The restaurant doesn’t take reservations, so we made our way to Colorado Blvd and were lucky to get seats at the sushi bar. We decided on the omakase dinner which would be a three hour affair and included welcome tea, about twelve pieces of sushi, soup, two appetizers, a hand roll, and homemade dessert.

The meal was very well paced and service was both friendly and impeccable. The waitstaff had eyes like hawks because as soon as you were done with a plate, someone would remove it as quick as lightning. A new cloth napkin would appear if you stepped away. I was getting quite full and made a comment to the sushi chef and he said he would use less rice for my remaining nigiri. I was also impressed to see a female sushi chef, even though she wasn’t ours. I heard women don’t make good sushi chefs because their hands are warmer than mens, which is not good for fresh fish. This was my first encounter with a female sushi chef.  I thought the dinner was excellent. After “slumming it” the past few days, it felt like a worthy occasion.  

Our hotel check out was noon the next day. We both planned to work out in the gym in the morning before check out. We would also have a final meal in Pasadena before the long drive back to the Bay Area. I didn’t really want to work out, but luckily I did. Otherwise, I would never have met San Francisco Giants Catcher Buster Posey! He was pretty cool about taking a photo with me.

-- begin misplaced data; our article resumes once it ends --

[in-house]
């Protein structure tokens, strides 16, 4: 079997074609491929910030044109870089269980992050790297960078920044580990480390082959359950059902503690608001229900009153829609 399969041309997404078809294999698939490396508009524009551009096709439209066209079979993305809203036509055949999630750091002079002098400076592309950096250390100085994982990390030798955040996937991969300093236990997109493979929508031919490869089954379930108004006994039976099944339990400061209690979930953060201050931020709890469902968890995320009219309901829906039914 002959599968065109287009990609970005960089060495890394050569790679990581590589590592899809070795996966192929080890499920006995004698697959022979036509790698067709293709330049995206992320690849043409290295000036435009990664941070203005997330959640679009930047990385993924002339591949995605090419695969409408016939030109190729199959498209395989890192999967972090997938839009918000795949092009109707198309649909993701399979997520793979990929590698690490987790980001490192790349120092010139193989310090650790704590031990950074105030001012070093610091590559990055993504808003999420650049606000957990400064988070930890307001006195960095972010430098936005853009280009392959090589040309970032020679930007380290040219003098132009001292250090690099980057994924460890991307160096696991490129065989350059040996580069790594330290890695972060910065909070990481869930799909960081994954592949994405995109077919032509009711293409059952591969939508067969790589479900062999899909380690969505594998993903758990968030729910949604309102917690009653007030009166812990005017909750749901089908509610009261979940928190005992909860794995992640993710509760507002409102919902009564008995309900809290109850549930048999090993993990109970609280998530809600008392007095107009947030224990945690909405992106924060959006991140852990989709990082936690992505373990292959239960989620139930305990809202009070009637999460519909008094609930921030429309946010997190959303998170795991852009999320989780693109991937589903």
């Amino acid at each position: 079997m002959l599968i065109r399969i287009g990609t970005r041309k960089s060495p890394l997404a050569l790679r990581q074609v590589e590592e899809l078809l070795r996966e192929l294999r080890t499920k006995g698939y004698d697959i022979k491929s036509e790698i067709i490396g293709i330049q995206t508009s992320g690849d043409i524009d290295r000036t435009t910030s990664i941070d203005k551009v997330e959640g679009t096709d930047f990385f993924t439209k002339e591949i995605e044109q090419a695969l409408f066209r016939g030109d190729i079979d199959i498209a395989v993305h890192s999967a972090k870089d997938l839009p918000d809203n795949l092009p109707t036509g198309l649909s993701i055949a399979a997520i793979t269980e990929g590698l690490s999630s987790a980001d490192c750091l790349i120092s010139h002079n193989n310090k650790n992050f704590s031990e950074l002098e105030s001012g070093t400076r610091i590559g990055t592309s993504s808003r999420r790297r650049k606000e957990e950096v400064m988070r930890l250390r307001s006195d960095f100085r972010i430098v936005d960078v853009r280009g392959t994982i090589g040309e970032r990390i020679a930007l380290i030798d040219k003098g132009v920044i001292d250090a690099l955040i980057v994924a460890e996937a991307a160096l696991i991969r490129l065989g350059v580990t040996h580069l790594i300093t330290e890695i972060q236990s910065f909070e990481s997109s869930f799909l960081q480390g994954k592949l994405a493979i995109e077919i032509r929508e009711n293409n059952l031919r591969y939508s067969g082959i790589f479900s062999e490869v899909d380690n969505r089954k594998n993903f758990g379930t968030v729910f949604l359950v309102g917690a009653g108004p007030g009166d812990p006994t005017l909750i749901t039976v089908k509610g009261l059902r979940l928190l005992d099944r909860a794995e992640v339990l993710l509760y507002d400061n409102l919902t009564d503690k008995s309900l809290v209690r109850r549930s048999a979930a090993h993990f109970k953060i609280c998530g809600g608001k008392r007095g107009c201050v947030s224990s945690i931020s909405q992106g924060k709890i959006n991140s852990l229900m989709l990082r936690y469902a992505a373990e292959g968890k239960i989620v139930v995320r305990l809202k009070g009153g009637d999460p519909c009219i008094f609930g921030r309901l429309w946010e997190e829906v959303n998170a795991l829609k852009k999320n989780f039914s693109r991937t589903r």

After our work out, my friend wanted ramen so I sent a text to another friend, a Pasadena resident for a recommendation. He mentioned a ramen place called Ramen Tatsunoya. It’s special because this is the only Ramen Tatsunoya outside Japan. I was sold. I ordered the favorite Koku Tonkotsu which has rich broth with pork back fat, spicy miso, garlic, and burned onion oil. I added a flavored egg. This bowl was pure comfort. The ramen noodles are a bit thinner than I’m used to, but I thought the consistency lightened it up. This must be how they make ramen in Japan. It tasted different, but felt legit.


We made great choices in Pasadena, Japanese cuisine and hitting the gym!

Noodle Theory Provisions: Oodles of Noodles

Noodle Theory Provisions is an Asian fusion noodle shop that opened a few months ago in North Oakland. It borders the City of Emeryville and is a haven for noodle lovers like me. Noodle Theory Provisions is chef/owner Louis Kao’s second restaurant after many years committed to Noodle Theory on Claremont Avenue. I have dined at Noodle Theory Provisions (Provisions) twice since it opened and the food has been impressive both times.
On the appetizer list, I wanted to be healthy and tried the seaweed tofu salad with bean sprouts and mung bean noodles. This cold noodle dish pleasantly surprised me. I enjoyed the cold appetizer and found it refreshing especially for a warm day. I may even try replicating this dish this summer.